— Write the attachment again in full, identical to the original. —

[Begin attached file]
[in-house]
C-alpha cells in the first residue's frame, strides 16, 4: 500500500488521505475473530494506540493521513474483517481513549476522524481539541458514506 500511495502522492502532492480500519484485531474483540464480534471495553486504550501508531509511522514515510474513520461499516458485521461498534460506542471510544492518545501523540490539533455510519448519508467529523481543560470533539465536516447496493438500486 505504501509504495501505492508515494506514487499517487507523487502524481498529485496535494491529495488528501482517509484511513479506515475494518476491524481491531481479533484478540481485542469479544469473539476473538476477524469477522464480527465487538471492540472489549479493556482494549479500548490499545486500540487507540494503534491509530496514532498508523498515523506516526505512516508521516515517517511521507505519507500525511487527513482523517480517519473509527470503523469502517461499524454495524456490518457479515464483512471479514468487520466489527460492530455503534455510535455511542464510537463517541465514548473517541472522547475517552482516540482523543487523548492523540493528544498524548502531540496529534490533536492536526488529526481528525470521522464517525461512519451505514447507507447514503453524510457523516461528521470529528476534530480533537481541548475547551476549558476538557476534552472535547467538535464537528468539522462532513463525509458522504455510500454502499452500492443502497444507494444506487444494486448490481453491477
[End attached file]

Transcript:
[in-house]
C-alpha cells in the first residue's frame, strides 16, 4: 500500500488521505475473530494506540493521513474483517481513549476522524481539541458514506 500511495502522492502532492480500519484485531474483540464480534471495553486504550501508531509511522514515510474513520461499516458485521461498534460506542471510544492518545501523540490539533455510519448519508467529523481543560470533539465536516447496493438500486 505504501509504495501505492508515494506514487499517487507523487502524481498529485496535494491529495488528501482517509484511513479506515475494518476491524481491531481479533484478540481485542469479544469473539476473538476477524469477522464480527465487538471492540472489549479493556482494549479500548490499545486500540487507540494503534491509530496514532498508523498515523506516526505512516508521516515517517511521507505519507500525511487527513482523517480517519473509527470503523469502517461499524454495524456490518457479515464483512471479514468487520466489527460492530455503534455510535455511542464510537463517541465514548473517541472522547475517552482516540482523543487523548492523540493528544498524548502531540496529534490533536492536526488529526481528525470521522464517525461512519451505514447507507447514503453524510457523516461528521470529528476534530480533537481541548475547551476549558476538557476534552472535547467538535464537528468539522462532513463525509458522504455510500454502499452500492443502497444507494444506487444494486448490481453491477